A new survey on the attitudes to integration of senior IT personnel has revealed that many companies plan to increase spending on integration technology in 2004. 

The survey, carried out by research company PMP on behalf of InterSystems, included 100 interviews with senior IT personnel in companies whose turnover exceeded £100 million. Some 42 per cent anticipated an increase in the budget they devote to Enterprise Application Integration (EAI) software this year, with 11 per cent predicting a substantial increase.

Although the survey did not cover the health sector Phil Birchall, director of healthcare for InterSystems told E-Health Insider that the results raised some interesting questions for the NHS.  “From my point of view it’s very interesting that people in other industries are investing in integration and leveraging their existing assets at a when the NHS appears to be taking another approach."

For the leading organisations the question facing them was rather how to strike “the right balance between retained and new systems”, said Birchall.  “We’ve seen the sectors that invest most heavily in IT, and that have already been through the enterprise software implementations phase – with enterprise systems such as SAP – that they have not found it as easy as they’d hoped."

He said that the evolution of technology – particularly web services – for companies to work with a greater mixed economy of legacy applications that are critical to their business or difficult to replace, together with new systems.  “People are now evaluating the costs of replacing older systems that still fulfil a business need.  Why not spend that money on something new that adds new capabilities rather than just replace existing systems."

Birchall added that where once integration was a relatively small component of any IT project it was now a key factor, soaking up an increasing proportion of costs. In the InterSystems survey 29 per cent of those surveyed said expenditure on integration projects represented more than one fifth of their IT spending, 7 per cent said their companies devoted 40 per cent or more of their IT spend to this purpose while 4 per cent said integration accounted for at least half of their IT budget.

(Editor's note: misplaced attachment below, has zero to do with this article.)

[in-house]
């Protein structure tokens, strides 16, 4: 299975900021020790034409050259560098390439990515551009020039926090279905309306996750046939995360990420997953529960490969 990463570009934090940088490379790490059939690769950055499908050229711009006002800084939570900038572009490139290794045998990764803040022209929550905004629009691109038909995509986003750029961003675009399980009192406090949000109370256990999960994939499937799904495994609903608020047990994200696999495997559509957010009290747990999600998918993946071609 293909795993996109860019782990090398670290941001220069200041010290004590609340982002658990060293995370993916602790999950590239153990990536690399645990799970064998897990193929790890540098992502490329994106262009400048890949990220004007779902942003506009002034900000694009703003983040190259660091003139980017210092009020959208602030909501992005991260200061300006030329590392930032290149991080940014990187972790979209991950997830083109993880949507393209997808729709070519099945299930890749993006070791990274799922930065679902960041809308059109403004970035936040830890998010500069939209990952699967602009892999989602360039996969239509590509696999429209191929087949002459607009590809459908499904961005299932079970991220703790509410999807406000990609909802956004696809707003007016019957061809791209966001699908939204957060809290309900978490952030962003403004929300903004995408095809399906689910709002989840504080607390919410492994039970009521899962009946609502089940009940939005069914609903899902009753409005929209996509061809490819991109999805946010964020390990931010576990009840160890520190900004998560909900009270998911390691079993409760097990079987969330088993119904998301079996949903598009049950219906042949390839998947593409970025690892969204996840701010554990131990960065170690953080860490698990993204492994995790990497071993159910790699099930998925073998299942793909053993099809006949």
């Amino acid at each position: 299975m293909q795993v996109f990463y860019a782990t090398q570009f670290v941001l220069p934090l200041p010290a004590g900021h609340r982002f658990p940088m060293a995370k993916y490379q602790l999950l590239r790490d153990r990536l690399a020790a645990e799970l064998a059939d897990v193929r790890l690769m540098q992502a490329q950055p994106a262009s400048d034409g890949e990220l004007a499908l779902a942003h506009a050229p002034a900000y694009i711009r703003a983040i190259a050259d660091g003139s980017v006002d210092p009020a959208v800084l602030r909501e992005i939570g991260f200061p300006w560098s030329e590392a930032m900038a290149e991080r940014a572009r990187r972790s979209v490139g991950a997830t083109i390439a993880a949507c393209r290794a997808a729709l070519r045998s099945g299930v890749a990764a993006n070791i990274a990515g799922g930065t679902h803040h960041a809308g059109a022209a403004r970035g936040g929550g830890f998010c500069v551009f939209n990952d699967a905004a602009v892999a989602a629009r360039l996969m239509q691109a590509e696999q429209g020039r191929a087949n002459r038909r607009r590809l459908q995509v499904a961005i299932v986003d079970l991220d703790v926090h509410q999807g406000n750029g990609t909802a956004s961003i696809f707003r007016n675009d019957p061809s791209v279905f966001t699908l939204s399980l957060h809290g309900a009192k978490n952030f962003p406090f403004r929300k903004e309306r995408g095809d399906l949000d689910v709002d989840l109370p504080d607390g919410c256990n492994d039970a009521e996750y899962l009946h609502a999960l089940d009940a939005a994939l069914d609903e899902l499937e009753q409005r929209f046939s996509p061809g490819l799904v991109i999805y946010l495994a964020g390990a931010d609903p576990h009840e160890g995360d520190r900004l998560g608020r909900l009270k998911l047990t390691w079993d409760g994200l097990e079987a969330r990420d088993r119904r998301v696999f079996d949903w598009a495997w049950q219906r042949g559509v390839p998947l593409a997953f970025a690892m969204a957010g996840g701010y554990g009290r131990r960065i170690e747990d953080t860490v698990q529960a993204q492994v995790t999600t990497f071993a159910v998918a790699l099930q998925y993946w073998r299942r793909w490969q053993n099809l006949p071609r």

According to InterSystems the survey demonstrates that the main drivers for using integration technologies are concerned more with enhancing the flexibility and agility of the organisation’s internal processes rather than improving interaction with suppliers, partners or customers. 

Highlighting this emphasis on internal flexibility, 80 per cent of the sample stated a key benefit they were seeking from their integration projects was “to make it easier to enhance and modify systems” with 79 per cent looking to integration to "make it easier to modify business processes’’.

While all industry sectors saw integration as providing real benefits to their organisation, the survey also identified some key areas for improvement. For example, when deploying off-the-shelf adapters for popular software suites, only 7 per cent of the sample said that the process had been straightforward.

The PMP survey also found that consultants and systems integrators (CSIs) are used by a substantial number of respondent companies, both for product selection and implementation. Some 62 per cent of companies surveyed claimed to have used CSIs to ‘help in EAI product selection’ and 65 per cent had utilised them to ‘implement integration solutions’.

“Integration is firmly back on the agenda as a technology that can extract greater value from existing investments in the development of new composite applications and the delivery of business activity monitoring solutions,” commented InterSystems alliance manager, Duncan Allen.

InterSystems in November 2003 launched its own comprehensive integration platform Ensemble delivered in conjunction with integration partners.  To help maximise the rapid realisation of benefits for end users of the new solution, InterSystems has created the Ensemble Implementation Partner Programme.